We didn’t share the same first language, so when I walked up to the pharmacy and gave my name, her next question sounded to me like “Date of Worth?” Which got me wondering: What if everyone acted like each person had a “date of worth?” What if each and every human being walked through life being reminded through filling out forms and answering routine questions that we all have worth? I mean, birthdays are fun for many of us.
It is famously said that that all political careers end in failure. Even, or perhaps especially, those who reach the very highest office. Blair's Iraq. Thatcher's downfall. Chamberlain's 'peace in our time'. The British people do not quickly forget or forgive the mistakes of their politicians. Being Prime Minister is a tough job, and any brave soul who dares to sit behind the desk of Number 10 runs the risk – every day – of failure. This week has seen the opening of a new parliamentary year.
Dear Mattel, Props for staying in the conversation about diversity. I mean, I don’t hold you personally responsible for all the body dysmorphia, eating disorders, racism and sexism in our society. But here’s the thing. When we are trying to help children learn through creative play, it’s helpful if they can find themselves in the scenario.
Muck Rack makes it simple to find people, tweets, or articles that mention any name, keyword, company, hashtag etc. We've compiled this guide to help you make the most of your search.
Selecting a term
Start searching tweets, articles from media outlets, articles mentioned in tweets, journalists'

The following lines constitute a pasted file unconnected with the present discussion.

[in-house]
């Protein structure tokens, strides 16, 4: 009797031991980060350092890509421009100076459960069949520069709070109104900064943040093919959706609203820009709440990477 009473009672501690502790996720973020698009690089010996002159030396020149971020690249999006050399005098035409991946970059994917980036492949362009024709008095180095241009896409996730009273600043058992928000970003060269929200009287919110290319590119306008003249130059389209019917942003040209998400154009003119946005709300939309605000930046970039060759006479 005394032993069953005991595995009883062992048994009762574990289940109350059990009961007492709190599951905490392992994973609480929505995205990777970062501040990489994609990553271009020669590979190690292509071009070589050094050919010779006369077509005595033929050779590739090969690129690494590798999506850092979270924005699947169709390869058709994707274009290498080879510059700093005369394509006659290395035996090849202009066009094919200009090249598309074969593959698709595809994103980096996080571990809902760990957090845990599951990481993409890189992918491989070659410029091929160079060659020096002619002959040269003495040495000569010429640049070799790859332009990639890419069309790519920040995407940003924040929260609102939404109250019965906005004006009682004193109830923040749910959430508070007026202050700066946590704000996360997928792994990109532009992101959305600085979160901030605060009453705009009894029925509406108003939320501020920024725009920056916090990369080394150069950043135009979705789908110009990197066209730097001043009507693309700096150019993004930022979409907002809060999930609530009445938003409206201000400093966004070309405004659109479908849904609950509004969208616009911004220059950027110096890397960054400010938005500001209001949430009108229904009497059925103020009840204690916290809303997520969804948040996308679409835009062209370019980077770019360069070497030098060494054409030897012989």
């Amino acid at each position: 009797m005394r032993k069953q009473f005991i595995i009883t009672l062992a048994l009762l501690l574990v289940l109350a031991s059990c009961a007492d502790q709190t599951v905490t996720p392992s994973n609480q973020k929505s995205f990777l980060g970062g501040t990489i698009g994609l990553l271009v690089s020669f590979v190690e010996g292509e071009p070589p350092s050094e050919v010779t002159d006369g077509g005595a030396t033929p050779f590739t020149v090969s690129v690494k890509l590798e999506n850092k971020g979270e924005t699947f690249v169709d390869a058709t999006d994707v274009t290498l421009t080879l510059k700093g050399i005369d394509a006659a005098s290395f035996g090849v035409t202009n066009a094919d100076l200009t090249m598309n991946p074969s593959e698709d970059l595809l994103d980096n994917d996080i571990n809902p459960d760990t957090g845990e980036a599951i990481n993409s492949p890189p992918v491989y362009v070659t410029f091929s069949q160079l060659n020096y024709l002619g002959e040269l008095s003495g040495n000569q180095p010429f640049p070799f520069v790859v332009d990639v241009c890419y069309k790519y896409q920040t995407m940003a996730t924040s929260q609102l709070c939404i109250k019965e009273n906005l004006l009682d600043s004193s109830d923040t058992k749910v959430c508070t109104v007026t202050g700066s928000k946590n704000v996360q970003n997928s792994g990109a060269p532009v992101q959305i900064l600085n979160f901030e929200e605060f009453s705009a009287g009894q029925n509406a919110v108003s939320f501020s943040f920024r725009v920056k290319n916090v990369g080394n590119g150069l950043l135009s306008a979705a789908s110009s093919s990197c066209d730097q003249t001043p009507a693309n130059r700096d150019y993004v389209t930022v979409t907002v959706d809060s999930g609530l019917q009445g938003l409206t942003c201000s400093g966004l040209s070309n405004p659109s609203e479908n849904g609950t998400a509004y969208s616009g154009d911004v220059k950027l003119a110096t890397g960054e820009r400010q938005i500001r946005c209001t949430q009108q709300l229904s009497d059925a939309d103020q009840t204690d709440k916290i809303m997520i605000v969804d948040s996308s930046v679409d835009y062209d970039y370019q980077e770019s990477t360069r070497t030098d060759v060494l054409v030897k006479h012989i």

names, titles and bios with some suggested searches:
Companies or Topics (e.g. iPhone, Microsoft)
Phrases (e.g. "cloud computing") — use quotes to keep the terms together
Twitter handles (e.g. @username) — returns those who have mentioned or replied to
Names (e.g. "David Pogue")
Hashtags (e.g. #sxsw, #london2012)
Bio details (e.g. vegan, Olympics, father)
Muck Rack's Advanced Search allows for many boolean operators.
Find results that mention multiple specified terms, use AND or
+. For example, ensure each result contains both Elon Musk and Mark Zuckerberg by
searching Obama AND Romney or Obama + Romney.
Use the operators OR or , to broaden your search when you'd like either of
multiple terms to appear in results. (This is the default behavior of our search when no operators
are used.) For example, search for democrat OR republican to find results that refer to
Democrats and/or Republicans.
Use NOT or - to subtract results from your search. For
example, searching Disney will yield results about the Walt Disney Company as well as Walt Disney
World Resort. To exclude mentions of Disney World, search for Disney -World or Disney
When using one of these operators with a phrase, enclose it in quotation marks. For example, you can
find results about smartphones excluding Apple's iPhone 4S by searching smartphone -"iPhone
Exact case matching or punctuation
If you're searching for a brand name or keyword that relies on specific punctuation marks or capitalization, you can
find results that match your exact query by adding matchcase: before the keyword you're searching for, like matchcase:E*TRADE .
Use parentheses to separate multiple
boolean phrases. For example, to find journalists talking about having fun in Disney World or
Disneyland, search for ("disney world" OR disneyland) AND fun.
An asterisk can be used to search for any variation of a root word truncated by the asterisk. For example, searching for admin* will return results for administrator, administration, administer, administered, etc.
A near operator is an AND operator where you can control the distance between the words. You can vary the distance the near operation uses by adding a forward slash and number (between 0-99) such as strawberries NEAR/10 "whipped cream", which means the strawberries must exist within 10 words of "whipped cream".